Leg infected by flesh-eating bacteria: Singapore PR in Jordan hospital after amputation

He is now warded in an intensive care unit in a Jordan hospital and is being supported by a ventilator.
He is now warded in an intensive care unit in a Jordan hospital and is being supported by a ventilator.PHOTOS: COURTESY OF MOHAMAD AMEEN SAID ABDUL KADIR
Mr Abdul Ghafur (above) is seen here during his minor pilgrimage in Mecca, Saudi Arabia, last month
Mr Abdul Ghafur (above) is seen here during his minor pilgrimage in Mecca, Saudi Arabia, last month. PHOTOS: COURTESY OF MOHAMAD AMEEN SAID ABDUL KADIR

S'pore PR now in Jordan hospital after leg infected by flesh-eating bacteria

He fell to the ground after being pushed during a minor pilgrimage in Mecca, Saudi Arabia. In the confusion, someone stepped on Mr Abdul Ghafur Mohd Ibrahim's left ankle.

Now, the 59-year-old bus driver is recovering in a Jordan hospital with his left leg having been amputated after it was infected by flesh-eating bacteria. His family, facing a rising medical bill currently at $123,000, is trying hard to raise the cash, along with the money needed to repatriate him.

His son-in-law, Mr Mohamad Ameen Said Abdul Kadir, told The Straits Times on Monday: "We're just shocked that a small ankle injury could become so serious. We were heartbroken when we learnt he was infected by flesh-eating bacteria."

Mr Abdul Ghafur and his wife were part of a group that left Singapore on Dec 11 last year to perform their "umrah". After his fall, and towards the end of the pilgrimage, Mr Abdul Ghafur discovered big blisters on his left foot. As he was then staying in Jordan, he checked into Al Khalidi Hospital in Amman on Dec 23.

For the next three days, doctors gave the Malaysia-born Singapore permanent resident antibiotics to control the infection on his ankle which was oozing pus.

Three members of Mr Abdul Ghafur's family flew to Jordan on Dec 27 to keep his wife company.

But the infection continued to spread aggressively, said Mr Ameen, a 37-year-old operations manager. On the fourth day, Mr Abdul Ghafur's left leg had to be amputated above the knee, as the infection worsened after he developed a high fever and low blood pressure.

Now, his family is in a spot as they have been saddled with a hefty medical bill of about $123,000 as of yesterday. A copy of the 35-page-long medical bill and medical report was shown to ST.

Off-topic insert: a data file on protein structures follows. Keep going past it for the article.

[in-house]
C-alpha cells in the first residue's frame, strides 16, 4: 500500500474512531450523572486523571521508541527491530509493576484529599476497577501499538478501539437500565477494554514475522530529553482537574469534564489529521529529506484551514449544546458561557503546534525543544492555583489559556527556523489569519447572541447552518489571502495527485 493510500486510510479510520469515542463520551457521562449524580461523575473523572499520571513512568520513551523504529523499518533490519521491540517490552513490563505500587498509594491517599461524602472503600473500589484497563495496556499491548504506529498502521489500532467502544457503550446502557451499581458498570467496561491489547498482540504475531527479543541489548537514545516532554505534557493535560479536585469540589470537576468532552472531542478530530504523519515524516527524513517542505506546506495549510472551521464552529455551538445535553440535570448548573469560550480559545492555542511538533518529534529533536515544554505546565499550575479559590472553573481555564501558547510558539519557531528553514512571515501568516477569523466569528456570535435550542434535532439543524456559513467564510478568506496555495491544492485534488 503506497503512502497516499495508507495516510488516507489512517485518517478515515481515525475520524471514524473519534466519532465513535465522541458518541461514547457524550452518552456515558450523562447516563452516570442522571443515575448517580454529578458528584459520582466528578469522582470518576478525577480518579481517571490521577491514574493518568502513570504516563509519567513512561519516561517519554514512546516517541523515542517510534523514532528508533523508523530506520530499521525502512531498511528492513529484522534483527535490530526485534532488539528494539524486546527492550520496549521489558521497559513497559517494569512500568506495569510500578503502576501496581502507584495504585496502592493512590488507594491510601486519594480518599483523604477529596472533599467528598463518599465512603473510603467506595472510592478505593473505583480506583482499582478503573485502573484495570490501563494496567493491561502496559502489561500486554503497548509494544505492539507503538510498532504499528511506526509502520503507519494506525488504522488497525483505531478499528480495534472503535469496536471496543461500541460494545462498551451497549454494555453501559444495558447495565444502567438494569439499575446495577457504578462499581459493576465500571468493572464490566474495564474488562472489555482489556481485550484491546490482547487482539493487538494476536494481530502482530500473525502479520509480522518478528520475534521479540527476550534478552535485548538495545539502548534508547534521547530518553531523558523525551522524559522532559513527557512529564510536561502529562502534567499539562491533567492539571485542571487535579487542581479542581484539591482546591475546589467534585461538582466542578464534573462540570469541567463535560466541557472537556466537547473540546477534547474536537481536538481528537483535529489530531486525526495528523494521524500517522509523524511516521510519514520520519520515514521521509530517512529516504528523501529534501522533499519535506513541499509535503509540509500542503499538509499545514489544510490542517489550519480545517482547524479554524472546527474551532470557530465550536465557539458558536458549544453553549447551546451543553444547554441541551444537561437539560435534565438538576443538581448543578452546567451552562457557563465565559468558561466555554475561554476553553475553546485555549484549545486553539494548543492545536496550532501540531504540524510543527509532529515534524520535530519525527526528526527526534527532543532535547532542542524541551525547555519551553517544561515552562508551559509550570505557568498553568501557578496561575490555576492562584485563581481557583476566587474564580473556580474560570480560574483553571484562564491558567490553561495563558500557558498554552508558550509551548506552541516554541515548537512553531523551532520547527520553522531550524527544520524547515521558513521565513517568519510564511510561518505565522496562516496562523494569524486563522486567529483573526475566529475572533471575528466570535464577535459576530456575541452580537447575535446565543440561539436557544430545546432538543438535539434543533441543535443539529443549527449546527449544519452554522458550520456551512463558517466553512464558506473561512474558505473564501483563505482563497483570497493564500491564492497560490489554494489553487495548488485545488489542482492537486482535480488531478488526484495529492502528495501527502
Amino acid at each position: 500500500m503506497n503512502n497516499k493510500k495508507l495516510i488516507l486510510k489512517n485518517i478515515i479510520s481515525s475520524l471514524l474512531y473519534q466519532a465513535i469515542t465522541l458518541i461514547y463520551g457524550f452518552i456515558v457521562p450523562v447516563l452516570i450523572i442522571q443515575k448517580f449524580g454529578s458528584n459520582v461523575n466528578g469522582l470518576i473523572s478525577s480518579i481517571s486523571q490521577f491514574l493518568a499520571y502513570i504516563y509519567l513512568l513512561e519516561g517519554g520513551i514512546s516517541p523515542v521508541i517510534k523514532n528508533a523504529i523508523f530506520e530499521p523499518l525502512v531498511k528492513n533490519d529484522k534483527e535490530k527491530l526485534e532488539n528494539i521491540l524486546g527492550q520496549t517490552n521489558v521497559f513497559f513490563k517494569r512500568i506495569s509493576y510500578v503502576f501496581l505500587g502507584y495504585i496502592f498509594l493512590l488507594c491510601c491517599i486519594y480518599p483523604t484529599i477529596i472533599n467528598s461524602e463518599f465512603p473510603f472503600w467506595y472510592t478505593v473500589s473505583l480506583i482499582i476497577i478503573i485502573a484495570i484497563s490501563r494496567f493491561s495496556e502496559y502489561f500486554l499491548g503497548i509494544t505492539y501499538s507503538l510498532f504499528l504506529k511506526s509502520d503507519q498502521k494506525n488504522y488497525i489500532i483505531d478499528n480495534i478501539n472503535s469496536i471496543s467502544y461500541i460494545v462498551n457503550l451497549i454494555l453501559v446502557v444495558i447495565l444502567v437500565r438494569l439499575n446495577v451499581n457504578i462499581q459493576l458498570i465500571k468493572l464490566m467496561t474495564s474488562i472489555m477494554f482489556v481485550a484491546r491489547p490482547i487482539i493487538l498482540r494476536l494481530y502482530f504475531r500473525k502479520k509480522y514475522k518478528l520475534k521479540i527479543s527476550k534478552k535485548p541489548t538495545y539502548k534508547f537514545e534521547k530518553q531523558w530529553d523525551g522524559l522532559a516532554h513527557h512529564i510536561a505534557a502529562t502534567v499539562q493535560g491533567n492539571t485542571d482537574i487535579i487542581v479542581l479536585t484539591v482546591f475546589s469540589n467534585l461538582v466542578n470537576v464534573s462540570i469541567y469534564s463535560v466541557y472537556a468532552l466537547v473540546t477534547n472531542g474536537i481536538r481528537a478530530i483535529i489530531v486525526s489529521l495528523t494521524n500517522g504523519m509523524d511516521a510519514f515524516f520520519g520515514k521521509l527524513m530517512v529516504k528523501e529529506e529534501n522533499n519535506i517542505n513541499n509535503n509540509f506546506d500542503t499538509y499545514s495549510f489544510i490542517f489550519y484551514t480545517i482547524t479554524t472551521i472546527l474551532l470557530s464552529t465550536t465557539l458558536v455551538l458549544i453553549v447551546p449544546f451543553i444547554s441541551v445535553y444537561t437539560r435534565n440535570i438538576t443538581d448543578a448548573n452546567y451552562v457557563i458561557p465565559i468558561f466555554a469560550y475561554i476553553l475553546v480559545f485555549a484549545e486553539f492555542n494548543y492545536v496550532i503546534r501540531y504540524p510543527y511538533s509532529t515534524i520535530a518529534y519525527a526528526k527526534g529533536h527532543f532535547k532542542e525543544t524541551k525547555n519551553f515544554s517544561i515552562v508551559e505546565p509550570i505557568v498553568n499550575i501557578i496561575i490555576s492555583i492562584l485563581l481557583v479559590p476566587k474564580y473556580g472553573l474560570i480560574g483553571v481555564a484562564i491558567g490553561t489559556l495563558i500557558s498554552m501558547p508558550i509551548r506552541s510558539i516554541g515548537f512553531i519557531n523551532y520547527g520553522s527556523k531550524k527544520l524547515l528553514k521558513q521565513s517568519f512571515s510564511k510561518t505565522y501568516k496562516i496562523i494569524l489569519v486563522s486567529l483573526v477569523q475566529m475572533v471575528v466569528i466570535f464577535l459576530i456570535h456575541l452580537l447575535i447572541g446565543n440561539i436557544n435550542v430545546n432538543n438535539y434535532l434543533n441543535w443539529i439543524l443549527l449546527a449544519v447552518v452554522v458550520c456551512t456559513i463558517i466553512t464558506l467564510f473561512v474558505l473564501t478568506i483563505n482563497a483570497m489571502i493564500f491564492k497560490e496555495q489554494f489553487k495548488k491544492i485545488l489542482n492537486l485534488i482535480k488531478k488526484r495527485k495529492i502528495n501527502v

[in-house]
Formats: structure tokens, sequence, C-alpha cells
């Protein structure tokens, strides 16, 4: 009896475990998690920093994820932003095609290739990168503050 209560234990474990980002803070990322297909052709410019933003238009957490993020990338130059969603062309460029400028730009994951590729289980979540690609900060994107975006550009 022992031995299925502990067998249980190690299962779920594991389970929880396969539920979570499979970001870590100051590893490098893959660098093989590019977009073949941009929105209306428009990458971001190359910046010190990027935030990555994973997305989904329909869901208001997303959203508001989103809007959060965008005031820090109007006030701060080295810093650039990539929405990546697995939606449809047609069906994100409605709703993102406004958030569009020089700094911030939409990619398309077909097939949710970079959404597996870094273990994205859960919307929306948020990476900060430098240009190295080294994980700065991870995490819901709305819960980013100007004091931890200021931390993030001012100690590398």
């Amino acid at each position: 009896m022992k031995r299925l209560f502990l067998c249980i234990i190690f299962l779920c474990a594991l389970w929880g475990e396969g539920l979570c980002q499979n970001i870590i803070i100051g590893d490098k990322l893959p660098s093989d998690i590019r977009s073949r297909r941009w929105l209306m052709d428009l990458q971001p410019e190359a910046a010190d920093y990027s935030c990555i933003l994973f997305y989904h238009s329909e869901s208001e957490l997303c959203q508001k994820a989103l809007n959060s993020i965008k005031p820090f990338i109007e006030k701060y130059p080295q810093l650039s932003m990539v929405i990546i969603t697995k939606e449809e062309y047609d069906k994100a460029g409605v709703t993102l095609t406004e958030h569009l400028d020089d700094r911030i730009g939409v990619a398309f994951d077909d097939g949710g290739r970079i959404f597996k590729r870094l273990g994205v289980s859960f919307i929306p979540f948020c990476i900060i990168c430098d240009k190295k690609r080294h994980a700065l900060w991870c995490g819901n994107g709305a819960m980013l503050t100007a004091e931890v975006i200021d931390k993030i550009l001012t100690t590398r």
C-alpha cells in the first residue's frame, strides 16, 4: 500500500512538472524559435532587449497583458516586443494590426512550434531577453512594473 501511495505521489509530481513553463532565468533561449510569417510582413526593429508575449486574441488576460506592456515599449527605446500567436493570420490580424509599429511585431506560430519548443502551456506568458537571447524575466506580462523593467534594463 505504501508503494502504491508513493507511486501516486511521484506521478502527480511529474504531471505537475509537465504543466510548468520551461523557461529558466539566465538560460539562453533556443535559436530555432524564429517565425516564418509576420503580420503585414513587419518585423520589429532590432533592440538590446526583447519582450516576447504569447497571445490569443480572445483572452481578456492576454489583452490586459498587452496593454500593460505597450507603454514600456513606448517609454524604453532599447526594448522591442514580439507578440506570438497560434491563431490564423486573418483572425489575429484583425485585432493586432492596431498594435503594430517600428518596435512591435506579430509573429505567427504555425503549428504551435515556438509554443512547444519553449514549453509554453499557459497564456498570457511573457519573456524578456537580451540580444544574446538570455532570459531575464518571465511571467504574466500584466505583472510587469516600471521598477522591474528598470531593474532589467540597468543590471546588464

His daughter, who gave her name only as Madam Rabiathul, 35, told ST "the medical fees are too high for us to cover".

Through contributions made by strangers who had seen the family's plea on social media for donations, the family has managed to raise around $32,000.

But they are still short of cash and they expect the bill to increase.

Mr Ameen said he felt the $55 travel insurance his father-in-law had paid for as part of the "umrah" package was "inadequate".

ST understands that the travel insurance covers only $20,000 for hospitalisation and $50,000 for repatriation to Singapore.

Mr Ameen said: "The cheapest quote to fly him back to Singapore with proper medical attention is around US$120,000 (S$174,000). But he is currently in no condition to fly.

"What's important for the family right now is to generate as much funds as possible. We're thankful that some help is coming our way."

Mr Ameen confirmed he had sought assistance from Singapore's Ministry of Foreign Affairs. The family is also looking at Mr Abdul Ghafur's personal accident insurance plan, which has a clause for permanent disability.

Added Mr Ameen: "Basically, my father-in-law's personal accident insurer needs to see him in Singapore where his condition will be examined and verified by the insurer's doctor before any payout is made."

Mr Abdul Ghafur's plight was initially raised by netizens such as Ms Rubiah Suib, a colleague of Madam Rabiathul, who had appealed for donations on her Facebook on Dec 28. Her post was shared, among other similar posts, more than 500 times.

Mr Abdul Ghafur remains in an intensive care unit and is being supported by a ventilator. His family is relieved the bacterial infection appears to have been contained.

A version of this article appeared in the print edition of The Straits Times on January 04, 2017, with the headline 'Swelling on left ankle leads to amputation'. Print Edition | Subscribe